The Potholes In The Road
Six of the top eight finishers at last year's NCAA Tournament are expected to return in 2010-2011 -- basically everyone but Indiana's Escobedo and Cornell's Troy Nickerson, the two preseason favorites a year ago who finished third and fourth respectively. The good news is that McDonough faced all of the other guys a year ago -- except Arizona State's amazing Anthony Robles, the one-legged guy -- and did quite well. He defeated Long three times (13-7, 9-7, 3-1), Minnesota's Zach Sanders three times (6-4, 13-2, 8-0), Purdue's Cashe Quiroga twice (fall - 2:13, 14-3), and Ohio State's Nikko Triggas once (9-1). Additional wins over those guys are in no way guaranteed (particularly Long*, who wrestled McDonough very tight a year ago), but it has to give McDonough a great deal of confidence to know that he's faced them before -- and throttled them in many cases.
The Reasonable Expectation
Not to in any way discredit McDonough's fantastic achievement in winning a national championship as a freshman -- that's hard to do no matter who you're facing and all you can do is wrestle the guy who steps on the mat with you -- but we'd be remiss if we didn't point out that there was also an element of good fortune in McDonough's coronation a year ago. Upsets knocked out not just Escobedo, Nickerson, and Robles, but also all of the other seeded wrestlers on McDonough's half of the draw; he didn't face a single seeded wrestler until Long (#5) in the finals. So, yes, he did very well... but he also caught a few breaks along the way.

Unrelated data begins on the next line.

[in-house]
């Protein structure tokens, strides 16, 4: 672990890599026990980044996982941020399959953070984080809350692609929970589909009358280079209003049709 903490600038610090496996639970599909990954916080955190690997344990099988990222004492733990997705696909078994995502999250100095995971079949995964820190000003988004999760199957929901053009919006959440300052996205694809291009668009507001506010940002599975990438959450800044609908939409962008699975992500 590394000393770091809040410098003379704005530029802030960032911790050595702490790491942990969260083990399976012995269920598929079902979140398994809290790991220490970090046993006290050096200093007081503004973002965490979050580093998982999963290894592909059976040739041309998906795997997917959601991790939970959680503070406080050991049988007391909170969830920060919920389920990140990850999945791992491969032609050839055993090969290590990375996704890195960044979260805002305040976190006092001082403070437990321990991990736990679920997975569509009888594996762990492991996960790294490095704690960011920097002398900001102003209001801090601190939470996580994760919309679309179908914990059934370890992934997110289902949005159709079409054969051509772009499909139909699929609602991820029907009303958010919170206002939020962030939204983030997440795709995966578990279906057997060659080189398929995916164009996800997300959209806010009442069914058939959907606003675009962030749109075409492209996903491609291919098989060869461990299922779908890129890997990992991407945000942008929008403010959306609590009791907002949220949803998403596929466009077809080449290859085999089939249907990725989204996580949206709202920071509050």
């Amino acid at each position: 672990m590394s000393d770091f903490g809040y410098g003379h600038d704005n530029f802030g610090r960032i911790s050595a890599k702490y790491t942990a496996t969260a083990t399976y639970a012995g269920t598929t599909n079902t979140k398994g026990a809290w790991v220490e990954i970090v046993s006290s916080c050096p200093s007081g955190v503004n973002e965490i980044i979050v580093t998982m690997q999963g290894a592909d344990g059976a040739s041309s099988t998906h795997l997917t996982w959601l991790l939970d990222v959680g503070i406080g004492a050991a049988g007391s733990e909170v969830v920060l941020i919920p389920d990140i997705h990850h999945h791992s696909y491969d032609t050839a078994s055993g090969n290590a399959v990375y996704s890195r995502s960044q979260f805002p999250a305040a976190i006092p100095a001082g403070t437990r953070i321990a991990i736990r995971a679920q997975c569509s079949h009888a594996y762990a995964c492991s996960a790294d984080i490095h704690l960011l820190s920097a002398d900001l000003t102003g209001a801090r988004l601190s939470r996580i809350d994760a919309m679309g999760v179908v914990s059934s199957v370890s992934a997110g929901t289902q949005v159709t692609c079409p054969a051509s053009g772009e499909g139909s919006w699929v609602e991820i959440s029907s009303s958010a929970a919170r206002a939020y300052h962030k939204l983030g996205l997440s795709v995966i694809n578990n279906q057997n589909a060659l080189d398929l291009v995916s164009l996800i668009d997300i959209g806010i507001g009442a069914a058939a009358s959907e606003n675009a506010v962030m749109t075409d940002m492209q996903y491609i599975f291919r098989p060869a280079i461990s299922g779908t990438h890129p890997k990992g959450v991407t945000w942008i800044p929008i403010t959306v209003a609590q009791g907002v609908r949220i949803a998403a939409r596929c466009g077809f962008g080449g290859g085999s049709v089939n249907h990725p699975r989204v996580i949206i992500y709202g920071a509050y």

That said, his track record over the course of the season is a pretty good indicator that his title wasn't a fluke: as noted above, he wrestled most of the other top finishers at the NCAA Tournament -- and dominated them, by and large. He has the ability and the mindset to do it all again this year, too; there were plenty of stories about him that described him as one of the hardest workers on the team and that his example was already motivating other guys to work harder. He doesn't seem like the type of guy to rest on his laurels. Projecting a championship victory is always hard since anything can happen in one match (just ask Metcalf about the NCAA finals two years ago or the Big Ten finals last year), but there's no reason that McDonough shouldn't be in the thick of things, either: anything less than another trip to the semifinals would be pretty disappointing and another trip to the finals seems like a good possibility (and for Iowa to have a shot at making it four consecutive national titles, we probably need him to make it back to the finals).
* - Or not. See comments below.